The rainy season here begins in March and ends in October with a break in August. The total rainfall decreases from 2200 mm in the southern to 1900 mm in the northern parts of the State. The hottest months range from January to March, when the mean temperature is above 27˚C. The relative humidity is usually high throughout the year, reaching a maximum during the rainy season when values above 90% are recorded (

2.2. Samples Collection and Analysis

Male and female sexes of 5040 chickens and 560 turkeys were purposively randomly selected from different poultry farms in Owerri, the tropical rainforest zone of southeastern Nigeria. Blood and faecal samples were taken from each of the birds randomly selected from the wing vein and per rectum respectively and examined for parasites, using standard parasitological techniques [2] [7] [8] . Thin smear was prepared from the blood, stained with Giemsa and observed microscopically at ×100, using oil immersion. The fecal samples were subjected to both the simple floatation and sedimentation methods to observe the helminth ova and oocyts in them. The slides were thereafter examined under the microscope at ×10 magnification. Data obtained for blood and gastrointestinal parasites were analyzed using simple descriptive statistics.

3. Results

Out of 5600 birds examined, 5040 (90%) were chickens and 560 (10%), turkeys (Table 1). Of the birds examined, 672 (12%) were infected with blood parasites and 1792 (32%) infected with gastrointestinal parasites. Haemoparasites infection in chickens was 448 (8.9%) and 224 (40%) in the turkeys. Gastrointestinal parasites yielded 1456 (28.9%) prevalence rate in chickens, while 336 (60%) of the turkeys examined were infected.

The results of parasitic infections of the chickens according to their sexes are presented in Table 2. Out of 1232 (24.4%) cockerels examined, 224 (18.2%) of them were infected with haemoparasites and the same number of them (224, 18.2%) were infected with GI parasites. Of the 3808 (75.6%) hens examined, 224 (5.9%) and 1232 (32.4%) of them were infected with blood and GI parasites respectively.

Our results in Table 3 showed that, of the 336 (60%) male turkeys examined, 112 (33.3%) were infected with blood parasites, while the same number of them, (112, 33.3%) harboured GI parasites. Female turkeys examined were 224 (40%). The population of these that were infected was 112 (50%) and 224 (100%) for blood and GI parasites respectively.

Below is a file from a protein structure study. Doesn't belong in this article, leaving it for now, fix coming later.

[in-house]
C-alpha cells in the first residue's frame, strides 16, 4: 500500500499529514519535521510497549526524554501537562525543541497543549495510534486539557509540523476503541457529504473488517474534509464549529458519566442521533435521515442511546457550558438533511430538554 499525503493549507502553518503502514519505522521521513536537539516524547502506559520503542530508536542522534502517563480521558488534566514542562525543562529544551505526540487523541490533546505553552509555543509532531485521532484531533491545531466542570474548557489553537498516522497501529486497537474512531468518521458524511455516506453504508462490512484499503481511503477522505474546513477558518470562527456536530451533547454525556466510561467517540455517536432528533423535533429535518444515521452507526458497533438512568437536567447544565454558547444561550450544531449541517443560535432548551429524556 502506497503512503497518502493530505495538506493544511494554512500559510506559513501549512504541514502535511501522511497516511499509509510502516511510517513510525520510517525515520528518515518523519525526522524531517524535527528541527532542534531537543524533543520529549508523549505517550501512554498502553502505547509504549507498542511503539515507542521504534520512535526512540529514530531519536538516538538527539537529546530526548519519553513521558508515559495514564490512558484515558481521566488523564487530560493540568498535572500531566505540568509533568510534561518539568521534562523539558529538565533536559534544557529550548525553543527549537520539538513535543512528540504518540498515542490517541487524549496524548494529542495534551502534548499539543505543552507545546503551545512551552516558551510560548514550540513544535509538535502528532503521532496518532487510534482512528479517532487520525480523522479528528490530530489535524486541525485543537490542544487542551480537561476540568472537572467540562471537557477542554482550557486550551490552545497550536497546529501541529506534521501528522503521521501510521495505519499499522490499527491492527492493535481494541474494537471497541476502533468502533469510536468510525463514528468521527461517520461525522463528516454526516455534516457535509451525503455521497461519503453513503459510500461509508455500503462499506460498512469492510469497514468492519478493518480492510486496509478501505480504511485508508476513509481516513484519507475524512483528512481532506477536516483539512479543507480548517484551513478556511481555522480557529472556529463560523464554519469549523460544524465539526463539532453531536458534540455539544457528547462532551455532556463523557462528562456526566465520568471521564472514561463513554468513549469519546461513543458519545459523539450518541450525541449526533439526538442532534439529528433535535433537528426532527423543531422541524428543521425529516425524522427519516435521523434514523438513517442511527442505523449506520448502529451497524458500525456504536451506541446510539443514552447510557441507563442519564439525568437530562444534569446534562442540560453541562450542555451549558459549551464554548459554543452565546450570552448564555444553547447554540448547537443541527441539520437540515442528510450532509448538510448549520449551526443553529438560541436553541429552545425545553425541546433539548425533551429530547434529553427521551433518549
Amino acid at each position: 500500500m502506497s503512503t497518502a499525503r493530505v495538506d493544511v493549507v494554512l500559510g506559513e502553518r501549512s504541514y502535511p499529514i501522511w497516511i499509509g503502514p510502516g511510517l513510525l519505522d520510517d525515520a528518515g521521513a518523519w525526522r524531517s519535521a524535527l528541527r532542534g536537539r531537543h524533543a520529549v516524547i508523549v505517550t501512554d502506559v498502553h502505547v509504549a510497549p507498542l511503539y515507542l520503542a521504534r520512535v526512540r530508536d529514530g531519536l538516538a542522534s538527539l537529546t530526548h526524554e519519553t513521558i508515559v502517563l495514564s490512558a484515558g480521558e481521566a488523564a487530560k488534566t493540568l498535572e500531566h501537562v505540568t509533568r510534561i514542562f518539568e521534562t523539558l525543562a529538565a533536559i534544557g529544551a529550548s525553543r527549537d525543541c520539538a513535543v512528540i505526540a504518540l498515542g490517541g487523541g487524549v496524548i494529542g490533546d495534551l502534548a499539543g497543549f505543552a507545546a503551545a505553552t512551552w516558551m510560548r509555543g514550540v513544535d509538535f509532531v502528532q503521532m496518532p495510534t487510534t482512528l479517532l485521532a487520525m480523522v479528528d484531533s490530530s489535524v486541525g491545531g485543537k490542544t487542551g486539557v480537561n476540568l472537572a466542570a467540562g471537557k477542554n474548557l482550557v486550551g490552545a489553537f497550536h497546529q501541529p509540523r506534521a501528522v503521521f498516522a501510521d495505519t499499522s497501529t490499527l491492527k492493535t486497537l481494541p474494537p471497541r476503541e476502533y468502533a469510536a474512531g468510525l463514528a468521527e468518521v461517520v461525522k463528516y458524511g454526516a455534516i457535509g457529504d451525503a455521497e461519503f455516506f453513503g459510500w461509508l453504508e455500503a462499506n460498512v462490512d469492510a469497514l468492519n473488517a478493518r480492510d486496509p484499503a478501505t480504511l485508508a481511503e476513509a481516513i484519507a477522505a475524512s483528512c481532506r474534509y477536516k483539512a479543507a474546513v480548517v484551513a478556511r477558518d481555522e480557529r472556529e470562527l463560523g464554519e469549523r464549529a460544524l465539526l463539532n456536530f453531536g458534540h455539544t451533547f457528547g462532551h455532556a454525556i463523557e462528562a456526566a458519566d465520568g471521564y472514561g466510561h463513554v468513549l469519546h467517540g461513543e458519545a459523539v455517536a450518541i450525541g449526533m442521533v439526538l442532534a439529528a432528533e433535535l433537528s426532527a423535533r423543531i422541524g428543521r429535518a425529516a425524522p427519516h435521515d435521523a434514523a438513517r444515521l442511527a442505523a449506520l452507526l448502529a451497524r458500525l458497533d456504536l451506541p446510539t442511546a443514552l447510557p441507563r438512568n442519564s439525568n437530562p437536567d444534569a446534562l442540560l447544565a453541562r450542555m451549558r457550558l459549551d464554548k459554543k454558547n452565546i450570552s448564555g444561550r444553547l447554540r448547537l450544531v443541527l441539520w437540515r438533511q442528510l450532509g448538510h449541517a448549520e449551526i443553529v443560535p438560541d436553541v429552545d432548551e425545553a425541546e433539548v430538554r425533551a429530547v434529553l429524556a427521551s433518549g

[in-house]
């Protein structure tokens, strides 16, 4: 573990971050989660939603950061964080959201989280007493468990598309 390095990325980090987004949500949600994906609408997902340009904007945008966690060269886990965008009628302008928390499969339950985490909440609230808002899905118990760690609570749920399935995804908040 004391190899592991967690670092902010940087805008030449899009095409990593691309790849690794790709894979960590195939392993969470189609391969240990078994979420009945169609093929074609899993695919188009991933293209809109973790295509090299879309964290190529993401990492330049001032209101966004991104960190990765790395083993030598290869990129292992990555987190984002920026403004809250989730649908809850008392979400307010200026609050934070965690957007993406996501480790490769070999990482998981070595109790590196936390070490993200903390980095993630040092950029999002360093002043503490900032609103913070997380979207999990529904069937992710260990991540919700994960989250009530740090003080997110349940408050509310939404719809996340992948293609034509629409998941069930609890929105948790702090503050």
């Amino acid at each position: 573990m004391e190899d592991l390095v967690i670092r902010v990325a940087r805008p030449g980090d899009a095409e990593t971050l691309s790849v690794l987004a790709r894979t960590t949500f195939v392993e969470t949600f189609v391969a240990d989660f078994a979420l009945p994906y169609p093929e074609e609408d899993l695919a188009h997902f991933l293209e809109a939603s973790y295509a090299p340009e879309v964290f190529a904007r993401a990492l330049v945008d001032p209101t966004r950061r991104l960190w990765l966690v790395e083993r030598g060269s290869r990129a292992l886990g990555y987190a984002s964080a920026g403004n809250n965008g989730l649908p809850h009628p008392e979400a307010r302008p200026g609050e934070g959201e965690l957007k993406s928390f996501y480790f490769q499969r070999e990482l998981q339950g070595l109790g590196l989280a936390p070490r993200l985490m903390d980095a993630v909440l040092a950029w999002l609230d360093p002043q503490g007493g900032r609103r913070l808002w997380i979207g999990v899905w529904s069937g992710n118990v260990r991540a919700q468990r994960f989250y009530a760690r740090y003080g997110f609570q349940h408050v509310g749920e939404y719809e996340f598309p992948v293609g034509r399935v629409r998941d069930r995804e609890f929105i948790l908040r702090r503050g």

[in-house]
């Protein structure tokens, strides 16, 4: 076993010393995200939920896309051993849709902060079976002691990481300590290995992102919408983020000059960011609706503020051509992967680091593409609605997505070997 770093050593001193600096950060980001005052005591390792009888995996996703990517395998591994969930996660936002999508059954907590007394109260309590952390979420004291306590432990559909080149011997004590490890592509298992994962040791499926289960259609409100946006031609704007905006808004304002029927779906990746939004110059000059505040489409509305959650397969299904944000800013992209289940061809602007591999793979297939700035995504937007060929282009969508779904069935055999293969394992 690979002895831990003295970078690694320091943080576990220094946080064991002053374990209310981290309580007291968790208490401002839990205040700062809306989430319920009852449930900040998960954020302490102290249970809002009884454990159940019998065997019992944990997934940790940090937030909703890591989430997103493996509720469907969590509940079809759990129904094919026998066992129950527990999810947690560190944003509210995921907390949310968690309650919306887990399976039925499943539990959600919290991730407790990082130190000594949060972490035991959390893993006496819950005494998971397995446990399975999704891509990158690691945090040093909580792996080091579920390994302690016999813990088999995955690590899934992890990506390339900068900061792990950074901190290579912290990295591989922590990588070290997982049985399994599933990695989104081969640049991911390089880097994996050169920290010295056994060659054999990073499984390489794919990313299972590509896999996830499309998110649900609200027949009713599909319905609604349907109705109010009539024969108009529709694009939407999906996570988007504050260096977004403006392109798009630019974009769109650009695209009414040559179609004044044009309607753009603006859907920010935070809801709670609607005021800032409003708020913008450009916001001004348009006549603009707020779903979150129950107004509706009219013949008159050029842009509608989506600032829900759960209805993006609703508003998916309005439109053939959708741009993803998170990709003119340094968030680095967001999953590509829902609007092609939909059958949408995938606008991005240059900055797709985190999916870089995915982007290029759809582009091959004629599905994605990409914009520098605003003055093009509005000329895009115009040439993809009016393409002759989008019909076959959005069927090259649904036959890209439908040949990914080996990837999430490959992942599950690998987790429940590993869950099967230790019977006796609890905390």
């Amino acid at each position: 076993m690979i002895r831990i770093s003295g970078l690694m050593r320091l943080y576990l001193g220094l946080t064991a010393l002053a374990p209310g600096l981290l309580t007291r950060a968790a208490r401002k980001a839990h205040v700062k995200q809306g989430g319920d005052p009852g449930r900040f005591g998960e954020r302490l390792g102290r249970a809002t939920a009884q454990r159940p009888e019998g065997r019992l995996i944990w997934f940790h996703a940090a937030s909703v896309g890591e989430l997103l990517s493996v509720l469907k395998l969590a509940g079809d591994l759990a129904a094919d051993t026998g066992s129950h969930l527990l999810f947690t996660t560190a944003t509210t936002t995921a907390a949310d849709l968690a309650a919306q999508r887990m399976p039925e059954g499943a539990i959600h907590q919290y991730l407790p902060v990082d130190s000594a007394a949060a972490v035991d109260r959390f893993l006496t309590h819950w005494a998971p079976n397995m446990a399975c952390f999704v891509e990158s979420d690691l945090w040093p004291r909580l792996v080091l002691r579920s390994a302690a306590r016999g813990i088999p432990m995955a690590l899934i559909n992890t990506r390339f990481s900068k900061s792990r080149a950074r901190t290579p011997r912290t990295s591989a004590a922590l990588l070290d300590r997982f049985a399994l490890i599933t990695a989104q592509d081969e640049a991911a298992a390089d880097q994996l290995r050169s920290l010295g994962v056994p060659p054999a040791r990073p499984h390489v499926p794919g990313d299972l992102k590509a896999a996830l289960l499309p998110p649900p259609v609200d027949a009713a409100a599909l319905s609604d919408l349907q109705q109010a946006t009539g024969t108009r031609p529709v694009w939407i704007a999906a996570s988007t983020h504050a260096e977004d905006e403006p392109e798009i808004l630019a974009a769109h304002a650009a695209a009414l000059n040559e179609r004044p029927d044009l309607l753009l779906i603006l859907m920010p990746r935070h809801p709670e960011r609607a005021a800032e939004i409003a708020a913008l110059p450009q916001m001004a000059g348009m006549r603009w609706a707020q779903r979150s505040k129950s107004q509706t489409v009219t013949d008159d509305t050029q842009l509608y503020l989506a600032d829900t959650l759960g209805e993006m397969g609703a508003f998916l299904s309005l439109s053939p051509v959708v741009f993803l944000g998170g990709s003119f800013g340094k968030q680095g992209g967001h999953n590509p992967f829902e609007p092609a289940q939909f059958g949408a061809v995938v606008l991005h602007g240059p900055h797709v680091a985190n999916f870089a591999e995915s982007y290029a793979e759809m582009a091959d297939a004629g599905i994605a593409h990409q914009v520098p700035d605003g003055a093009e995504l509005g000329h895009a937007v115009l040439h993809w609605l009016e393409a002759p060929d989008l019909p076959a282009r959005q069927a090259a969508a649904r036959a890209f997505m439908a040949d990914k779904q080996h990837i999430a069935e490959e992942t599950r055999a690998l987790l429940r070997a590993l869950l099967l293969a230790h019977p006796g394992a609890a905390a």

Table 4 shows the species prevalence of blood parasites of chickens reared in Owerri, the tropical rainforest zone of southeastern Nigeria. Out of 5040 chickens examined, 448 (8.9%) were infected with Leucocytozoon sp. This was the only blood parasites encountered among the chickens in this study. Plasmodium sp. was observed in the blood of the turkeys examined and 224 (40% of them were infection with this haemoparasite.

The prevalence of the species of GI parasites among chickens and turkeys reared in Owerri is presented in Table 5. Of the chickens examined in the study, 1232 (24.4% were infected with Ascaridia sp., while 224 (4.4%) were infected with Raillietina sp. Out of the 560 turkeys examined, 336 (60%) of them were infected with Ascaridia sp. and no cestode infection was observed.

Table 1. Blood and GI parasites of chickens and turkeys reared in Owerri Southeastern Nigeria.

Table 2. Blood and GI parasites according to sex of chickens reared in Owerri Southeastern Nigeria.

Table 3. Blood and GI parasites according to sex of turkeys reared in Owerri Southeastern Nigeria.

Table 4. Prevalence of species of blood parasites of chickens and turkeys reared in Owerri Southeastern Nigeria.

Table 5. Prevalence of species of GI parasites of chickens and turkeys reared in Owerri Southeastern Nigeria.

4. Discussion

The prevalence of blood parasites of chickens and turkeys in this study was 12% with 8.9% for chickens and 40% for turkeys. This result partially agrees with [9] , who reported a prevalence of 14% among local chickens reared in Imo State. Elsewhere, [10] also reported a prevalence of 14% among chickens in Zimbabwe. However, our result is not consistent with the results in Ghana [11] , which was 27% and 71% for Malawi [12] . More so, a prevalence of 61.9% has been reported in Uganda [13] . This huge difference might be attributed to difference in environmental conditions for the birds and parasites and management practices adopted by the farmers in these areas. None of these workers investigated the prevalence of blood parasites in turkeys reared in their different locations.

The overall prevalence of faecal parasites for chickens and turkeys reared in Owerri was 32% (chickens, 28.9% and turkeys, 60%). This does not agree with [14] , who reported a prevalence of 87.0% in free ranging chickens in Bauchi, Savannah zone of Nigeria. The high prevalence rate of 60% in the turkeys suggest that there are favourable environmental conditions around the farm where are reared, which are necessary for helminth eggs survival and high reproductive efficiency of these parasites.

This wide difference in the prevalence of helminthes in these studies could be due to the differences in the feeding patterns of the birds, incidence of the infective stages and intermediate hosts of the parasites picked up by the birds or found in places where the chickens free-ranged. The prevalence and intensity of helminthes infections may be influenced by several factors such as distribution of intermediate hosts and/or their infection rate and the number of infective parasite eggs or larvae. It has also been reported that absence of biosecurity and scavenging habits of chickens in free range conditions can also contribute to high helminth infections [2] [15] . The prevalence of helminthes in turkeys was 60% and this agrees with [16] , who found a prevalence of 61.9% in free-ranging turkeys in Samaru, Zaria.